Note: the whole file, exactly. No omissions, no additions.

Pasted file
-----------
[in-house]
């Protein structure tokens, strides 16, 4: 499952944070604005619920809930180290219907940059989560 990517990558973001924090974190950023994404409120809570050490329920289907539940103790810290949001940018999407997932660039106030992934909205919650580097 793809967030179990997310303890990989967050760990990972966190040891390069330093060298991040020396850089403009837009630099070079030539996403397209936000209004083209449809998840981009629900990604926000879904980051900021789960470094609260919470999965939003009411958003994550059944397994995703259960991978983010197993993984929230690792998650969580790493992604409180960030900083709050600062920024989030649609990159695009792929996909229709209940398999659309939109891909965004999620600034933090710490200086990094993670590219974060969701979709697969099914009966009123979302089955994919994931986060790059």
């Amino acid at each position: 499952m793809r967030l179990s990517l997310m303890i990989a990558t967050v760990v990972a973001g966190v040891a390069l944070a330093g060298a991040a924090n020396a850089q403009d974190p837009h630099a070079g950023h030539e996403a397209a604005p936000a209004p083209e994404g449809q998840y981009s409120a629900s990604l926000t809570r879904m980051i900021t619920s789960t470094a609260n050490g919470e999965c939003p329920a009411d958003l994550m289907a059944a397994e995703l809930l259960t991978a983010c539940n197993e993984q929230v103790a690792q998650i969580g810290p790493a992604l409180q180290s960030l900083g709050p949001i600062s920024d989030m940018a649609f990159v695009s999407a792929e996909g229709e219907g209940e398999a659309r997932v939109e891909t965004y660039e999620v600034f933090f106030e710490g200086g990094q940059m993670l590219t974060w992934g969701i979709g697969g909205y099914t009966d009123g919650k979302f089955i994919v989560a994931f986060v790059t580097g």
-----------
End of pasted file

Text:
[in-house]
């Protein structure tokens, strides 16, 4: 499952944070604005619920809930180290219907940059989560 990517990558973001924090974190950023994404409120809570050490329920289907539940103790810290949001940018999407997932660039106030992934909205919650580097 793809967030179990997310303890990989967050760990990972966190040891390069330093060298991040020396850089403009837009630099070079030539996403397209936000209004083209449809998840981009629900990604926000879904980051900021789960470094609260919470999965939003009411958003994550059944397994995703259960991978983010197993993984929230690792998650969580790493992604409180960030900083709050600062920024989030649609990159695009792929996909229709209940398999659309939109891909965004999620600034933090710490200086990094993670590219974060969701979709697969099914009966009123979302089955994919994931986060790059």
């Amino acid at each position: 499952m793809r967030l179990s990517l997310m303890i990989a990558t967050v760990v990972a973001g966190v040891a390069l944070a330093g060298a991040a924090n020396a850089q403009d974190p837009h630099a070079g950023h030539e996403a397209a604005p936000a209004p083209e994404g449809q998840y981009s409120a629900s990604l926000t809570r879904m980051i900021t619920s789960t470094a609260n050490g919470e999965c939003p329920a009411d958003l994550m289907a059944a397994e995703l809930l259960t991978a983010c539940n197993e993984q929230v103790a690792q998650i969580g810290p790493a992604l409180q180290s960030l900083g709050p949001i600062s920024d989030m940018a649609f990159v695009s999407a792929e996909g229709e219907g209940e398999a659309r997932v939109e891909t965004y660039e999620v600034f933090f106030e710490g200086g990094q940059m993670l590219t974060w992934g969701i979709g697969g909205y099914t009966d009123g919650k979302f089955i994919v989560a994931f986060v790059t580097g």